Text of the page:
Most Thai silk is woven in North-Eastern Thailand, a region that is also known as “Isan” (pronounced: ee-san).Thai silk is very unique and differs from Chinese or Japanese silk. For example, Japanese silk is a lot finer and smoother – but it lasts only about years. Thai silk on the other hand is a lot more rough and lasts about 40 years, even when used on a daily basis.

Nowadays, most Thai silk is machine woven, but sometimes you can still find hand-woven silk. Of course, hand-woven is more expensive – and it is becoming increasingly difficult to find, because machine woven silk has flooded the market and lowered the prices that people are willing to pay for hand-woven silk.

There are many steps involved in making Thai silk, and many women in Isan still make their own silk from scratch. That means, they take care of the mulberry trees that silkworms love to munch on. The women then take care of the silk worms, feed them until they grow up and start to build their cocoon.

Once the cocoon has reached it’s final size, they throw it into boiling water to separate the cocoon from the silkworm. They also eat the silkworm – it’s rich in protein and actually considered a delicacy in the region.

The cocoon is made from a single fibre – and this fibre is almost 1km long! So they unspun this fibre and twist it together with other fibres, and that makes on yarn of raw silk. In the next step, this raw silk yarn is soaked to take away a substance from the fibre, and that makes the yarn more soft and almost transparent.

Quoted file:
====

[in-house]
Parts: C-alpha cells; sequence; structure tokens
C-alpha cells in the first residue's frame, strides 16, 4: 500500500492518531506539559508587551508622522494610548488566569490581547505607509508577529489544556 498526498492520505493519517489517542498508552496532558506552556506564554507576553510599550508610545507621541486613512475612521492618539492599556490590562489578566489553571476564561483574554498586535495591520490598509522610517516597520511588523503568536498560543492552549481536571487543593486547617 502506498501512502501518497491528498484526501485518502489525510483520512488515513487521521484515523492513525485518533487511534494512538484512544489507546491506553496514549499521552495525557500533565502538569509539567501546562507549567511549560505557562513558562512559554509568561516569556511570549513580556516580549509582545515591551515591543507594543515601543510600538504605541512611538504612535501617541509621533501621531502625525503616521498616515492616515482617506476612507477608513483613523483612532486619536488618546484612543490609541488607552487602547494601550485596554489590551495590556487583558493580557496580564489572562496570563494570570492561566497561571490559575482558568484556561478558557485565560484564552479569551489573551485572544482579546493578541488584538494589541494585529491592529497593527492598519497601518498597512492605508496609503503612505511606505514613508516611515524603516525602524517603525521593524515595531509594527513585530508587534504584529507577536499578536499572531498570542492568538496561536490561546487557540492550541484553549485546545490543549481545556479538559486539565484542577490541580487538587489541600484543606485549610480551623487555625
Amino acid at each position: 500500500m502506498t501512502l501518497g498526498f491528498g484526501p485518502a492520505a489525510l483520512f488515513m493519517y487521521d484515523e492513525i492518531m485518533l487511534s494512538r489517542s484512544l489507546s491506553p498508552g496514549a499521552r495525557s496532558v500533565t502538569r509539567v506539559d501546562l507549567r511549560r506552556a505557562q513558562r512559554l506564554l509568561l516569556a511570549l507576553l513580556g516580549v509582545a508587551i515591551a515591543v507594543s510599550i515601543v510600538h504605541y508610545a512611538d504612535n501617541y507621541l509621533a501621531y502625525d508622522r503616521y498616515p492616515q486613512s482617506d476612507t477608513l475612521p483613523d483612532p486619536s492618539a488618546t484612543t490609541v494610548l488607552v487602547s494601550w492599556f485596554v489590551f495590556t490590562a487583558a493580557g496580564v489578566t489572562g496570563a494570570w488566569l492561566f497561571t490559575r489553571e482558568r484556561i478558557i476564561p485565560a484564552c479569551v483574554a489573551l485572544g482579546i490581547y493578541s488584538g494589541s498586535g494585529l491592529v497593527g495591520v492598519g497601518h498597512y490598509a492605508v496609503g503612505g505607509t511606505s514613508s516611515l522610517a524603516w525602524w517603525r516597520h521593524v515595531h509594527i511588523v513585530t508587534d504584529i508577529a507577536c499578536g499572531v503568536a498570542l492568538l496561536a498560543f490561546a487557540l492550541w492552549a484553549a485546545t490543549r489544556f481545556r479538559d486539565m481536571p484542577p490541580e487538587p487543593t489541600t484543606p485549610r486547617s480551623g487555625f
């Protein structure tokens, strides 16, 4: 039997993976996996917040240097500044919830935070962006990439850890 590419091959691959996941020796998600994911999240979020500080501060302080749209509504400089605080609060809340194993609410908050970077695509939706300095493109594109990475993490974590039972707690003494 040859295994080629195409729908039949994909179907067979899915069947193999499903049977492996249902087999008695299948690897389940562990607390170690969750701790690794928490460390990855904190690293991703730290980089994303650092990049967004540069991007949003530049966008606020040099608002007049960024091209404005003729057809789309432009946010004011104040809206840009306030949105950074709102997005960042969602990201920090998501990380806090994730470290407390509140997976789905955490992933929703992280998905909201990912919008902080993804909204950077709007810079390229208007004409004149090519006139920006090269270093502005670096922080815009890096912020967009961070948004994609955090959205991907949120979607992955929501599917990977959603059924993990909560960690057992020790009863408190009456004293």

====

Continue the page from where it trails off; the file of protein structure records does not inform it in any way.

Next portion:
Then, the silk is dyed. Most silk nowadays is dyed with chemical colors, but some areas still use traditional dyes made from plants, minerals and animal parts.

Most Thai silk is just died and then patterns and motives are created in the weaving process by combining different colors together.

However, there is even a more complex way of creating patterns and motives: the raw silk yarn is being died in different colors in precisely defined distances, and then through careful weaving, the pattern or motive emerges  – not by combining several differently colors yarns together, but simply from the weaving of one yarn that has the motive already colored inside the yarn.

You can see what the preparation for this kind of dying looks like:

Thail Silk - The Making Of (Preparation for Dyeing)


This requires a lot of attention to detail and careful planning and visual imagination in advance.

Buying Thai Silk

But since Bangkok is the trading center of Thailand, you can buy all kinds of Thai silk here. Just be sure to buy original Thai silk – nowadays, fake Thai silk from artificial materials is produced so well that many people can’t tell the difference anymore by just looking or touching it. However, most of the Thai silk that you can buy on markets that are frequented mostly by tourists is fake.